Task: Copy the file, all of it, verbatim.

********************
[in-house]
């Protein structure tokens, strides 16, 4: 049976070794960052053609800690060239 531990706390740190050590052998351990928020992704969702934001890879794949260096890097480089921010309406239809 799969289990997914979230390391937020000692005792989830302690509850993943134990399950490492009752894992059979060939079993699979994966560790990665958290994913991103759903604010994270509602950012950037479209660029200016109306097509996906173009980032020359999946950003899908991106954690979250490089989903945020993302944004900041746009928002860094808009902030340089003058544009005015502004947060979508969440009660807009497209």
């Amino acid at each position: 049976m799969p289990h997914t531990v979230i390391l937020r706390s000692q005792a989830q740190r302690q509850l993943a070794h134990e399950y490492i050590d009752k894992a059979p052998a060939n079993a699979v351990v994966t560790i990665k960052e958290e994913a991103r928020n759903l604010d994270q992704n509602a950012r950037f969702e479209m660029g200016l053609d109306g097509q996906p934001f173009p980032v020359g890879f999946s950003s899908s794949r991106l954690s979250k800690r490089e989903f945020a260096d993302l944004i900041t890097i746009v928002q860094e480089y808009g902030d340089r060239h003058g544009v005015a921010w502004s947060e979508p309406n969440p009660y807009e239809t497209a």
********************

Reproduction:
[in-house]
């Protein structure tokens, strides 16, 4: 049976070794960052053609800690060239 531990706390740190050590052998351990928020992704969702934001890879794949260096890097480089921010309406239809 799969289990997914979230390391937020000692005792989830302690509850993943134990399950490492009752894992059979060939079993699979994966560790990665958290994913991103759903604010994270509602950012950037479209660029200016109306097509996906173009980032020359999946950003899908991106954690979250490089989903945020993302944004900041746009928002860094808009902030340089003058544009005015502004947060979508969440009660807009497209």
């Amino acid at each position: 049976m799969p289990h997914t531990v979230i390391l937020r706390s000692q005792a989830q740190r302690q509850l993943a070794h134990e399950y490492i050590d009752k894992a059979p052998a060939n079993a699979v351990v994966t560790i990665k960052e958290e994913a991103r928020n759903l604010d994270q992704n509602a950012r950037f969702e479209m660029g200016l053609d109306g097509q996906p934001f173009p980032v020359g890879f999946s950003s899908s794949r991106l954690s979250k800690r490089e989903f945020a260096d993302l944004i900041t890097i746009v928002q860094e480089y808009g902030d340089r060239h003058g544009v005015a921010w502004s947060e979508p309406n969440p009660y807009e239809t497209a």